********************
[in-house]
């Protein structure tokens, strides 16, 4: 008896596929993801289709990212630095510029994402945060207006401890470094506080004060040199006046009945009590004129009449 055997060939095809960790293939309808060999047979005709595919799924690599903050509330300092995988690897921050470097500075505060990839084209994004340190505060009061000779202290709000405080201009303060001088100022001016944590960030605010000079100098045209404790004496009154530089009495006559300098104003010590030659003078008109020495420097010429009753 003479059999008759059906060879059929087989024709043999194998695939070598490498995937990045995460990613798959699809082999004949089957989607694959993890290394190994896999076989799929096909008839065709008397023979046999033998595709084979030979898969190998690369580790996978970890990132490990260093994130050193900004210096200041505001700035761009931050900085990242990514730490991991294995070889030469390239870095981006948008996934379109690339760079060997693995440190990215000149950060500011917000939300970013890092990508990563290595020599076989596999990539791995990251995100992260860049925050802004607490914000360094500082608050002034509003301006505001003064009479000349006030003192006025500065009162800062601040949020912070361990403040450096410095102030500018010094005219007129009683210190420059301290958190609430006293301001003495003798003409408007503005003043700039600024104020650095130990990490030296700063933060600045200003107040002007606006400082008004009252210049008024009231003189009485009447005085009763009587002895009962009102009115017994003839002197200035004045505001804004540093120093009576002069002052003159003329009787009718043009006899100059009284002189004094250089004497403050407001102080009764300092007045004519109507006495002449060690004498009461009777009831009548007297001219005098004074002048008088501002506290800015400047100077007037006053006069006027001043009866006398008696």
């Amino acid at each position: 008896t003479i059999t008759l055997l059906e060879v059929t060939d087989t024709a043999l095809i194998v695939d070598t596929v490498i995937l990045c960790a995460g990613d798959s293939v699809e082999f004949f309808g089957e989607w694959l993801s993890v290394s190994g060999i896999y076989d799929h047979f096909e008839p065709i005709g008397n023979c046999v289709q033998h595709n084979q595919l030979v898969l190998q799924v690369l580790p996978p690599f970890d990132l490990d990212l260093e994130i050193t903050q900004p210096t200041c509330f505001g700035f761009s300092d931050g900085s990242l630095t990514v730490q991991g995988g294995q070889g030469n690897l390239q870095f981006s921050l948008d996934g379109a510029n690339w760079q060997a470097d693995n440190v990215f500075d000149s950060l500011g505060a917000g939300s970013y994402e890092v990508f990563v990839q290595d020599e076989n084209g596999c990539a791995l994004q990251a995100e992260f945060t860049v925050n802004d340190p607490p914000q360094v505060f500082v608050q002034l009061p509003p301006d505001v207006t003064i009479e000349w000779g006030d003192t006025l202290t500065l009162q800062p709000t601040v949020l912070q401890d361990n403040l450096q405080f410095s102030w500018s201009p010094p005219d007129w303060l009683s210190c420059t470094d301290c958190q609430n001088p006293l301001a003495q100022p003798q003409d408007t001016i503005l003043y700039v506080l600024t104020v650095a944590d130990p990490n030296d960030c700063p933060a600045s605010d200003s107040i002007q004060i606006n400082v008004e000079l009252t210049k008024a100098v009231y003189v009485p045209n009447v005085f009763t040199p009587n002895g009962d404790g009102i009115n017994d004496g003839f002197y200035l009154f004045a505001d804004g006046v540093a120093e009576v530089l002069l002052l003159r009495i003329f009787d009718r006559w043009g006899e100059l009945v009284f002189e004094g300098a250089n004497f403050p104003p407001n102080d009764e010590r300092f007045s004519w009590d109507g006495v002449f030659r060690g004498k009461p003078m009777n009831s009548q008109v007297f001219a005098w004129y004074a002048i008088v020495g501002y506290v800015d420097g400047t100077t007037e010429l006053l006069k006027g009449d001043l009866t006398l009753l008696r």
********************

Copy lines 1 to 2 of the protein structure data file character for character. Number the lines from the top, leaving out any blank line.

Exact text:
[in-house]
């Protein structure tokens, strides 16, 4: 008896596929993801289709990212630095510029994402945060207006401890470094506080004060040199006046009945009590004129009449 055997060939095809960790293939309808060999047979005709595919799924690599903050509330300092995988690897921050470097500075505060990839084209994004340190505060009061000779202290709000405080201009303060001088100022001016944590960030605010000079100098045209404790004496009154530089009495006559300098104003010590030659003078008109020495420097010429009753 003479059999008759059906060879059929087989024709043999194998695939070598490498995937990045995460990613798959699809082999004949089957989607694959993890290394190994896999076989799929096909008839065709008397023979046999033998595709084979030979898969190998690369580790996978970890990132490990260093994130050193900004210096200041505001700035761009931050900085990242990514730490991991294995070889030469390239870095981006948008996934379109690339760079060997693995440190990215000149950060500011917000939300970013890092990508990563290595020599076989596999990539791995990251995100992260860049925050802004607490914000360094500082608050002034509003301006505001003064009479000349006030003192006025500065009162800062601040949020912070361990403040450096410095102030500018010094005219007129009683210190420059301290958190609430006293301001003495003798003409408007503005003043700039600024104020650095130990990490030296700063933060600045200003107040002007606006400082008004009252210049008024009231003189009485009447005085009763009587002895009962009102009115017994003839002197200035004045505001804004540093120093009576002069002052003159003329009787009718043009006899100059009284002189004094250089004497403050407001102080009764300092007045004519109507006495002449060690004498009461009777009831009548007297001219005098004074002048008088501002506290800015400047100077007037006053006069006027001043009866006398008696």